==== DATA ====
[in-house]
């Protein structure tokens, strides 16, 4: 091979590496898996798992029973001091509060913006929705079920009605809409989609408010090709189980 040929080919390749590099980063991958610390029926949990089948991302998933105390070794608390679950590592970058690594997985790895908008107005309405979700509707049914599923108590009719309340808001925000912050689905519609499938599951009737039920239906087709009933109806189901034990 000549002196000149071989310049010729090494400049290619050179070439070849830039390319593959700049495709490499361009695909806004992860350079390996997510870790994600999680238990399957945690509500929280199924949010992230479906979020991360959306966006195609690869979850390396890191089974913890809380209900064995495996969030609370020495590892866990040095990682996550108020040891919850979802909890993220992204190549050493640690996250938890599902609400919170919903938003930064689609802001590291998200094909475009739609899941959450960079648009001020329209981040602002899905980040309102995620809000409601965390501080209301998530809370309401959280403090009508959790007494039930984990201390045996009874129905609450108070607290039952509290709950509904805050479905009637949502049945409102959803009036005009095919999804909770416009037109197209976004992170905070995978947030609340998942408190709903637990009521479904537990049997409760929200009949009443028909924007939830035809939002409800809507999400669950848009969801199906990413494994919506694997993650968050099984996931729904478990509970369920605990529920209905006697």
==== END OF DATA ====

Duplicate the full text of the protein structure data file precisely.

[in-house]
């Protein structure tokens, strides 16, 4: 091979590496898996798992029973001091509060913006929705079920009605809409989609408010090709189980 040929080919390749590099980063991958610390029926949990089948991302998933105390070794608390679950590592970058690594997985790895908008107005309405979700509707049914599923108590009719309340808001925000912050689905519609499938599951009737039920239906087709009933109806189901034990 000549002196000149071989310049010729090494400049290619050179070439070849830039390319593959700049495709490499361009695909806004992860350079390996997510870790994600999680238990399957945690509500929280199924949010992230479906979020991360959306966006195609690869979850390396890191089974913890809380209900064995495996969030609370020495590892866990040095990682996550108020040891919850979802909890993220992204190549050493640690996250938890599902609400919170919903938003930064689609802001590291998200094909475009739609899941959450960079648009001020329209981040602002899905980040309102995620809000409601965390501080209301998530809370309401959280403090009508959790007494039930984990201390045996009874129905609450108070607290039952509290709950509904805050479905009637949502049945409102959803009036005009095919999804909770416009037109197209976004992170905070995978947030609340998942408190709903637990009521479904537990049997409760929200009949009443028909924007939830035809939002409800809507999400669950848009969801199906990413494994919506694997993650968050099984996931729904478990509970369920605990529920209905006697």